Pakistan's Flag


Gen. Info. Industry Steel Links Steel News Ports Pakistan Links News
   Introduction   Geography   People   Government   Economy   Communications   Transportation   Military   Transnational Issues  

Pakistan's Map

Pakistan    Introduction Top of Page
Background: The separation in 1947 of British India into the Muslim state of Pakistan (with two sections West and East) and largely Hindu India was never satisfactorily resolved. A third war between these countries in 1971 resulted in East Pakistan seceding and becoming the separate nation of Bangladesh. A dispute over the state of Kashmir is ongoing. In response to Indian nuclear weapons testing, Pakistan conducted its own tests in 1998.
Pakistan    Geography Top of Page
Location: Southern Asia, bordering the Arabian Sea, between India on the east and Iran and Afghanistan on the west and China in the north
Geographic coordinates: 30 00 N, 70 00 E
Map references: Asia
Area: total:  803,940 sq km

land:  778,720 sq km

water:  25,220 sq km
Area - comparative: slightly less than twice the size of California
Land boundaries: total:  6,774 km

border countries:  Afghanistan 2,430 km, China 523 km, India 2,912 km, Iran 909 km
Coastline: 1,046 km
Maritime claims: contiguous zone:  24 NM

continental shelf:  200 NM or to the edge of the continental margin

exclusive economic zone:  200 NM

territorial sea:  12 NM
Climate: mostly hot, dry desert; temperate in northwest; arctic in north
Terrain: flat Indus plain in east; mountains in north and northwest; Balochistan plateau in west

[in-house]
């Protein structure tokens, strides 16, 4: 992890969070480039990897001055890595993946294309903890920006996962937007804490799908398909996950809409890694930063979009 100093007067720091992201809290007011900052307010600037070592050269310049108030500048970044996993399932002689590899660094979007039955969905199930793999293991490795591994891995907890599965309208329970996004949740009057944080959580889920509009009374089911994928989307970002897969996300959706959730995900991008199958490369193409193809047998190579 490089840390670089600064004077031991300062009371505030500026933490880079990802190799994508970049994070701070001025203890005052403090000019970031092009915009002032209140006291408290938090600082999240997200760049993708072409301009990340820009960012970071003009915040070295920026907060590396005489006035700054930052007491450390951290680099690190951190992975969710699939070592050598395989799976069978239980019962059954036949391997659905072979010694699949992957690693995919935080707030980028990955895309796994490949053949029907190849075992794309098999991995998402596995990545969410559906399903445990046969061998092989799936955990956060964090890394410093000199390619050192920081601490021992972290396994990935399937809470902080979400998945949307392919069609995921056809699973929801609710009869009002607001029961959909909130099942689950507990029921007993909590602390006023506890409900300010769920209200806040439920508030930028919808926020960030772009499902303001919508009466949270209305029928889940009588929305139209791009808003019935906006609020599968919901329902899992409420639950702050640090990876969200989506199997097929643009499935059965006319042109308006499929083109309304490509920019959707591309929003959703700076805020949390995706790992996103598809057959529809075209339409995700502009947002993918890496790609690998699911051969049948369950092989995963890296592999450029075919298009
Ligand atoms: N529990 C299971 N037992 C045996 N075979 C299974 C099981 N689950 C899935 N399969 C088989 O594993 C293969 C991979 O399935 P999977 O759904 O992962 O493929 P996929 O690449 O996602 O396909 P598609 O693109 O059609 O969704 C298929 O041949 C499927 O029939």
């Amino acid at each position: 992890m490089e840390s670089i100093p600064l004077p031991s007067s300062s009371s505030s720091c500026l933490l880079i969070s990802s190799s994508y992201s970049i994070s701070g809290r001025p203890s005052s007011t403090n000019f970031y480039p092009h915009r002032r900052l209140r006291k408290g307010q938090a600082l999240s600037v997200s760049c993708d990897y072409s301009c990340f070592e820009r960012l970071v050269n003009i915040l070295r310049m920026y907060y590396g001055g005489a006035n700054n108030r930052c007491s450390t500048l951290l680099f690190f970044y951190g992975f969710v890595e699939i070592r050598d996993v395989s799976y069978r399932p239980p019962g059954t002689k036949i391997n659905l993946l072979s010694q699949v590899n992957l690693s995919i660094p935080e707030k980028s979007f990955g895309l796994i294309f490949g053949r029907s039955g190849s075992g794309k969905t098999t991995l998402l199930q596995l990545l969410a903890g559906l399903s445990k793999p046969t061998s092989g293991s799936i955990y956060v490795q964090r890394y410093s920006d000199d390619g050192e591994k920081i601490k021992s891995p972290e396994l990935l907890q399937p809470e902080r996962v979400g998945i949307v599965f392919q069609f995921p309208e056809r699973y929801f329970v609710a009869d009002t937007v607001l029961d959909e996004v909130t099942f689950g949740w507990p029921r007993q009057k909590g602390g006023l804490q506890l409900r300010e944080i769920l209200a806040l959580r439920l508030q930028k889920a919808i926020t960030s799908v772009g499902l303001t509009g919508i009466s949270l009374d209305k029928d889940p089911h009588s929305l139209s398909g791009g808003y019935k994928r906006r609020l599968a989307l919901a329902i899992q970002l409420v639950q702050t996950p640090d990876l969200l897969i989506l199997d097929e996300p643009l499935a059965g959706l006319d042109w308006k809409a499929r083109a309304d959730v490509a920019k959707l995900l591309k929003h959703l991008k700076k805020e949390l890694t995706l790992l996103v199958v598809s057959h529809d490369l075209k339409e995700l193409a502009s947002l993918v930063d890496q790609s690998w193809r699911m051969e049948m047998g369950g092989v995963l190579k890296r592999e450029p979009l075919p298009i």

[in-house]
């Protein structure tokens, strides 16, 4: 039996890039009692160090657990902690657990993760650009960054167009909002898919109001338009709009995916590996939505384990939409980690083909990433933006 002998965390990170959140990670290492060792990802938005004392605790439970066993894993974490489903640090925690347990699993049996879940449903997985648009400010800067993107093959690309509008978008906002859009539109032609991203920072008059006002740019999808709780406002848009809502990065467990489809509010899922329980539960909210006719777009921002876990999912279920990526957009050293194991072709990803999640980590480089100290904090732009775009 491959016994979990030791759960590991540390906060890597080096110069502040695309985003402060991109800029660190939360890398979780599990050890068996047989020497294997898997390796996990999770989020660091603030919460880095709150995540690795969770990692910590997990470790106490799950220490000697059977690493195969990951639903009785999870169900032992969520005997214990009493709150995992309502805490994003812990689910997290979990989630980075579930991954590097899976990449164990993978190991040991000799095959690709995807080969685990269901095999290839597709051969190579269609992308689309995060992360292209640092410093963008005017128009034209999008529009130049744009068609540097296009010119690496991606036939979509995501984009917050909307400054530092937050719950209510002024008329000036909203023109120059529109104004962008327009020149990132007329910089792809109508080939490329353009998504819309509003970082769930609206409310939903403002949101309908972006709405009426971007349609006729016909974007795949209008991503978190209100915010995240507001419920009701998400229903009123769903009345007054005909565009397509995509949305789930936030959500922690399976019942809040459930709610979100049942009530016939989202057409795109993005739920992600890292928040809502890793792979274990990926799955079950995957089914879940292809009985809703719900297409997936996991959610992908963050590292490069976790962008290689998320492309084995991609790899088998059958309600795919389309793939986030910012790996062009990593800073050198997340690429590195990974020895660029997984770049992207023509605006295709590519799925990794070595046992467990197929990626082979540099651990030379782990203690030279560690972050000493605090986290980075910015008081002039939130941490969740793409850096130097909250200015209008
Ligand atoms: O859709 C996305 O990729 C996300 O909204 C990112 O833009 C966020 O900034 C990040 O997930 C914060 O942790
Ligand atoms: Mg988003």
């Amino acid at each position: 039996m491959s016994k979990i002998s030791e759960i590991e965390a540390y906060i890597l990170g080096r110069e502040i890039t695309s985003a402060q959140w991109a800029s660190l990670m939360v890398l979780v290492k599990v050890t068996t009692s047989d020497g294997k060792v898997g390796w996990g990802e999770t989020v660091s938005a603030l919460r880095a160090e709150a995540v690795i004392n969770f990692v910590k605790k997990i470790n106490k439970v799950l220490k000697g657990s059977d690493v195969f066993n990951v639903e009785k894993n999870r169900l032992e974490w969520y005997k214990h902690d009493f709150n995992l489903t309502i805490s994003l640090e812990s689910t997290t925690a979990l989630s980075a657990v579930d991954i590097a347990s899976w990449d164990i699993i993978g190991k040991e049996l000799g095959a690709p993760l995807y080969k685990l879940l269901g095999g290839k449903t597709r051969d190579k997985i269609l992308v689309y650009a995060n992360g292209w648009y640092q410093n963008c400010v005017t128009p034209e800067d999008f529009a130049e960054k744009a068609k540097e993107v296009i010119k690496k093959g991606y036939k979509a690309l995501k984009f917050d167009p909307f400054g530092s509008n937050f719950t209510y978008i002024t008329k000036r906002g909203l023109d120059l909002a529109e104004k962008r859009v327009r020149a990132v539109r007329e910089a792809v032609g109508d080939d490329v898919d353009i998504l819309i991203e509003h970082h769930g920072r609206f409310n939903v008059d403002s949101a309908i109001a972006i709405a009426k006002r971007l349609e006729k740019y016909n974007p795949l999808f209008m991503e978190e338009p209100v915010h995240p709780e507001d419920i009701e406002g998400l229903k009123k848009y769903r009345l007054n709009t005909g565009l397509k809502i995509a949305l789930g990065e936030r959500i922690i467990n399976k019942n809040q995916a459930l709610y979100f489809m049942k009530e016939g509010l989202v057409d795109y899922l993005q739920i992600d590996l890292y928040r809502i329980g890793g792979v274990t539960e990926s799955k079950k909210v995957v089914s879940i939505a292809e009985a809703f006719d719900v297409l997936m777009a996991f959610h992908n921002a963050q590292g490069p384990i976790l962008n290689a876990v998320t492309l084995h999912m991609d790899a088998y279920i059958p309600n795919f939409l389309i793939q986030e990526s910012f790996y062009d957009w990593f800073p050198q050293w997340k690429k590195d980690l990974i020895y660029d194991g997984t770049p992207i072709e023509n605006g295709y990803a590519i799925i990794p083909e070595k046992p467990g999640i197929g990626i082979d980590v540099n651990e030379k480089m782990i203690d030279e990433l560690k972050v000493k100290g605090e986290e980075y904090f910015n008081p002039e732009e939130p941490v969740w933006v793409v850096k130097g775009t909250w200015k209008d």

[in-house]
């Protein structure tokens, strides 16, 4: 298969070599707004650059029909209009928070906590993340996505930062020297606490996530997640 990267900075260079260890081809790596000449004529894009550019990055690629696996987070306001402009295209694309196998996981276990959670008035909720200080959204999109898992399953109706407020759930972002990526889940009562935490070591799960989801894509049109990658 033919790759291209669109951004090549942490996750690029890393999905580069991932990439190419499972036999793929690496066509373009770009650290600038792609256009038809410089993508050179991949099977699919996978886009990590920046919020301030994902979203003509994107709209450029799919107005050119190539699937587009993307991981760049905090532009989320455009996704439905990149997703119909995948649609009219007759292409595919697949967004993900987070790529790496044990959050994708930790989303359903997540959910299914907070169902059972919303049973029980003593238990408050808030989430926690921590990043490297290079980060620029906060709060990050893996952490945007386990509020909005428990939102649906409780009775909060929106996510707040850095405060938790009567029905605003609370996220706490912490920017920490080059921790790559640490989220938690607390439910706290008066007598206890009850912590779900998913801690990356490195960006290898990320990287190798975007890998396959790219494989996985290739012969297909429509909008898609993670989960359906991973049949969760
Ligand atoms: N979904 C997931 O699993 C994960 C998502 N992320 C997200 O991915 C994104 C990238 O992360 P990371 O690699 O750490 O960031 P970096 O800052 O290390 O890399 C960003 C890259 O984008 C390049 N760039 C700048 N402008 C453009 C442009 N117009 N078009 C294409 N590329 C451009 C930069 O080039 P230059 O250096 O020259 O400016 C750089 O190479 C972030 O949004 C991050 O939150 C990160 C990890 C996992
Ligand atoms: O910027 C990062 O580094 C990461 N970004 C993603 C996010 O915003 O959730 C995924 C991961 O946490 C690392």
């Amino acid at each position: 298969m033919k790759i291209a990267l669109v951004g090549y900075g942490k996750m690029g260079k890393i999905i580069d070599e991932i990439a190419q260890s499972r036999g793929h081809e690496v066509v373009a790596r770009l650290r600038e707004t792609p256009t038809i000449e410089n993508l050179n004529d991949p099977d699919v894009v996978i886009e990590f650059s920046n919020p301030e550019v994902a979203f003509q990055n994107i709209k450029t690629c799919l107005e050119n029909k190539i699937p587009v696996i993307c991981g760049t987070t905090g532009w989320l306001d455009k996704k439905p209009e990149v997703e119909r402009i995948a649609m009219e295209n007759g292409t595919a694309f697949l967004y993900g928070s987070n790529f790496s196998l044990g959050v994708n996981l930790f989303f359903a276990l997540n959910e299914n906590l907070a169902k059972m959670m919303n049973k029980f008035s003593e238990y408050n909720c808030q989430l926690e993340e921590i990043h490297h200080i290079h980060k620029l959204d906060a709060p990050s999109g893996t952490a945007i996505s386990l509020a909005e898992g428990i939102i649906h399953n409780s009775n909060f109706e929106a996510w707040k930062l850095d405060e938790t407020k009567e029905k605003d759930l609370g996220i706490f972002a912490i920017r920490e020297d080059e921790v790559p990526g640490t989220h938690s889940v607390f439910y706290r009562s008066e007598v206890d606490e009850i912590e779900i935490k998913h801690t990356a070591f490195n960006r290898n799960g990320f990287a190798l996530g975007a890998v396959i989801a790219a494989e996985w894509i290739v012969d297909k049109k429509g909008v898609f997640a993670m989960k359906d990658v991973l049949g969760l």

Elevation extremes: lowest point:  Indian Ocean 0 m

highest point:  K2 (Mt. Godwin-Austen) 8,611 m
Natural resources: land, extensive natural gas reserves, limited petroleum, poor quality coal, iron ore, copper, salt, limestone
Land use: arable land:  27%

permanent crops:  1%

permanent pastures:  6%

forests and woodland:  5%

other:  61% (1993 est.)
Irrigated land: 171,100 sq km (1993 est.)
Natural hazards: frequent earthquakes, occasionally severe especially in north and west; flooding along the Indus after heavy rains (July and August)
Environment - current issues: water pollution from raw sewage, industrial wastes, and agricultural runoff; limited natural fresh water resources; a majority of the population does not have access to potable water; deforestation; soil erosion; desertification
Environment - international agreements: party to:  Biodiversity, Climate Change, Desertification, Endangered Species, Environmental Modification, Hazardous Wastes, Law of the Sea, Marine Dumping, Ozone Layer Protection, Ship Pollution, Wetlands

signed, but not ratified:  Marine Life Conservation, Nuclear Test Ban
Geography - note: controls Khyber Pass and Bolan Pass, traditional invasion routes between Central Asia and the Indian Subcontinent
Pakistan    People Top of Page
Population: 144,616,639 (July 2001 est.)
Age structure: 0-14 years:  40.47% (male 30,131,400; female 28,391,891)

15-64 years:  55.42% (male 40,977,543; female 39,164,663)

65 years and over:  4.11% (male 2,918,872; female 3,032,270) (2001 est.)
Population growth rate: 2.11% (2001 est.)
Birth rate: 31.21 births/1,000 population (2001 est.)
Death rate: 9.26 deaths/1,000 population (2001 est.)
Net migration rate: -0.84 migrant(s)/1,000 population (2001 est.)
Sex ratio: at birth:  1.05 male(s)/female

under 15 years:  1.06 male(s)/female

15-64 years:  1.05 male(s)/female

65 years and over:  0.96 male(s)/female

total population:  1.05 male(s)/female (2001 est.)
Infant mortality rate: 80.5 deaths/1,000 live births (2001 est.)